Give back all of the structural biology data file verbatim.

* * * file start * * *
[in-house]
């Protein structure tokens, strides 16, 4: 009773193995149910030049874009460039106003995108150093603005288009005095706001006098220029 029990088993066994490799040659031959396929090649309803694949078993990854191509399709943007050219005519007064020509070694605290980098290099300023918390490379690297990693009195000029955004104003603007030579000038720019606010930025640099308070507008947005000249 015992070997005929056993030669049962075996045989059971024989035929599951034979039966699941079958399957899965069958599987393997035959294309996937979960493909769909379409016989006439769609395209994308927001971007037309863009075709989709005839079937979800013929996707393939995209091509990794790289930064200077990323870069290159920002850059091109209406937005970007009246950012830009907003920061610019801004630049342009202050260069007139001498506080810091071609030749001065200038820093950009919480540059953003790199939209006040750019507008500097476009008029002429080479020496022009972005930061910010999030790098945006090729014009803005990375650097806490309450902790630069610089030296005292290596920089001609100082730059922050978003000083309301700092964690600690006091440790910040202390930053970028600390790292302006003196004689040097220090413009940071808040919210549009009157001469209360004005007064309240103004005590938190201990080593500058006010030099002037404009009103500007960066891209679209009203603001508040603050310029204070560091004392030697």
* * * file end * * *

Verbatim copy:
[in-house]
């Protein structure tokens, strides 16, 4: 009773193995149910030049874009460039106003995108150093603005288009005095706001006098220029 029990088993066994490799040659031959396929090649309803694949078993990854191509399709943007050219005519007064020509070694605290980098290099300023918390490379690297990693009195000029955004104003603007030579000038720019606010930025640099308070507008947005000249 015992070997005929056993030669049962075996045989059971024989035929599951034979039966699941079958399957899965069958599987393997035959294309996937979960493909769909379409016989006439769609395209994308927001971007037309863009075709989709005839079937979800013929996707393939995209091509990794790289930064200077990323870069290159920002850059091109209406937005970007009246950012830009907003920061610019801004630049342009202050260069007139001498506080810091071609030749001065200038820093950009919480540059953003790199939209006040750019507008500097476009008029002429080479020496022009972005930061910010999030790098945006090729014009803005990375650097806490309450902790630069610089030296005292290596920089001609100082730059922050978003000083309301700092964690600690006091440790910040202390930053970028600390790292302006003196004689040097220090413009940071808040919210549009009157001469209360004005007064309240103004005590938190201990080593500058006010030099002037404009009103500007960066891209679209009203603001508040603050310029204070560091004392030697």